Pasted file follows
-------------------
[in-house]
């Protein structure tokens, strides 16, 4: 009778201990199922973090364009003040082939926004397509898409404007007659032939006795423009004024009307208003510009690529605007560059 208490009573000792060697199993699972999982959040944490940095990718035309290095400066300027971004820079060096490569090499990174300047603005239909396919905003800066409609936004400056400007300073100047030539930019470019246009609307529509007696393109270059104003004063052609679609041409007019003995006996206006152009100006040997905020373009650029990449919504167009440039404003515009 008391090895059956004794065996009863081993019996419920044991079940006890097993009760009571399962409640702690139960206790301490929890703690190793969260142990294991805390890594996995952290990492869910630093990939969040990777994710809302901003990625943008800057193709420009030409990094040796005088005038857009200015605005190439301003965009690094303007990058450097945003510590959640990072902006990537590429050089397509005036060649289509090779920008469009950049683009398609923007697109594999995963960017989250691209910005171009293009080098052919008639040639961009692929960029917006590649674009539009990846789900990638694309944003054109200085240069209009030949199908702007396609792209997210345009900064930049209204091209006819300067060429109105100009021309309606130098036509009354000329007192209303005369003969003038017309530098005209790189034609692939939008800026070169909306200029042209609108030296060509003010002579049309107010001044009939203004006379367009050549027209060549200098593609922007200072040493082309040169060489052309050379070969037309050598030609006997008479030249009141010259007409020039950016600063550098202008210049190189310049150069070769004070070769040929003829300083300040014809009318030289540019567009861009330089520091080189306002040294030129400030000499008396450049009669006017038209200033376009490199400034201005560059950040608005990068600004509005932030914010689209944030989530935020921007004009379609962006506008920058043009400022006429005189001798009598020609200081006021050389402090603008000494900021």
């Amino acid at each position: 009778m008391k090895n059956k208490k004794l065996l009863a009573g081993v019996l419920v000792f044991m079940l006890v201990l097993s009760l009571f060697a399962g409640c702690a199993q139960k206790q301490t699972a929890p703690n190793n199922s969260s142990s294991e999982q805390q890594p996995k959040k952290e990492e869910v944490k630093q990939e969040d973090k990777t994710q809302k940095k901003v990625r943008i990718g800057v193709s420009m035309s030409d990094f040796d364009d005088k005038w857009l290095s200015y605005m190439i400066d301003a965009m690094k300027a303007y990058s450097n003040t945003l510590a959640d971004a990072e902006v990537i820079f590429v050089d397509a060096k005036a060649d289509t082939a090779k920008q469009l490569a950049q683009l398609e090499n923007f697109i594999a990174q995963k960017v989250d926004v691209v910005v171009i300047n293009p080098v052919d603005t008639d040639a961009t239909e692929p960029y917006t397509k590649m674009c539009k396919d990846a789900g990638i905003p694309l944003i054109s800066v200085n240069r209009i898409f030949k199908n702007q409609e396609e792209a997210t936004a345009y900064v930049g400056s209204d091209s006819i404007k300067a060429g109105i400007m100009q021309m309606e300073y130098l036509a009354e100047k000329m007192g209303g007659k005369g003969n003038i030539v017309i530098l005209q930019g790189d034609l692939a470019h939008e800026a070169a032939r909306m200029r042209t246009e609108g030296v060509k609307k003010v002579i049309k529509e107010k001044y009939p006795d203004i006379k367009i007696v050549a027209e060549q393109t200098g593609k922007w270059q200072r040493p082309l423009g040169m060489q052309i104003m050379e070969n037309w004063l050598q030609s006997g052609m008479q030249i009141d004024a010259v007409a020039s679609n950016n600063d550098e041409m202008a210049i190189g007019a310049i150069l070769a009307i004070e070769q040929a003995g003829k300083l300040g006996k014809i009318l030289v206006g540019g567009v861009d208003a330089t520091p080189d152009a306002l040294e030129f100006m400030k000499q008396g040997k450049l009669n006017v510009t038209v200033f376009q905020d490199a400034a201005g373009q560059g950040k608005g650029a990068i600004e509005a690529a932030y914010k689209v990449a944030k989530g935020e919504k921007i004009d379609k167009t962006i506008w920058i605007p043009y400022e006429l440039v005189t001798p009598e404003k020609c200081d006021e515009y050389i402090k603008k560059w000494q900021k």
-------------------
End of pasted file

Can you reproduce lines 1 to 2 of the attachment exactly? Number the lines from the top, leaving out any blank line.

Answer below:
[in-house]
């Protein structure tokens, strides 16, 4: 009778201990199922973090364009003040082939926004397509898409404007007659032939006795423009004024009307208003510009690529605007560059 208490009573000792060697199993699972999982959040944490940095990718035309290095400066300027971004820079060096490569090499990174300047603005239909396919905003800066409609936004400056400007300073100047030539930019470019246009609307529509007696393109270059104003004063052609679609041409007019003995006996206006152009100006040997905020373009650029990449919504167009440039404003515009 008391090895059956004794065996009863081993019996419920044991079940006890097993009760009571399962409640702690139960206790301490929890703690190793969260142990294991805390890594996995952290990492869910630093990939969040990777994710809302901003990625943008800057193709420009030409990094040796005088005038857009200015605005190439301003965009690094303007990058450097945003510590959640990072902006990537590429050089397509005036060649289509090779920008469009950049683009398609923007697109594999995963960017989250691209910005171009293009080098052919008639040639961009692929960029917006590649674009539009990846789900990638694309944003054109200085240069209009030949199908702007396609792209997210345009900064930049209204091209006819300067060429109105100009021309309606130098036509009354000329007192209303005369003969003038017309530098005209790189034609692939939008800026070169909306200029042209609108030296060509003010002579049309107010001044009939203004006379367009050549027209060549200098593609922007200072040493082309040169060489052309050379070969037309050598030609006997008479030249009141010259007409020039950016600063550098202008210049190189310049150069070769004070070769040929003829300083300040014809009318030289540019567009861009330089520091080189306002040294030129400030000499008396450049009669006017038209200033376009490199400034201005560059950040608005990068600004509005932030914010689209944030989530935020921007004009379609962006506008920058043009400022006429005189001798009598020609200081006021050389402090603008000494900021």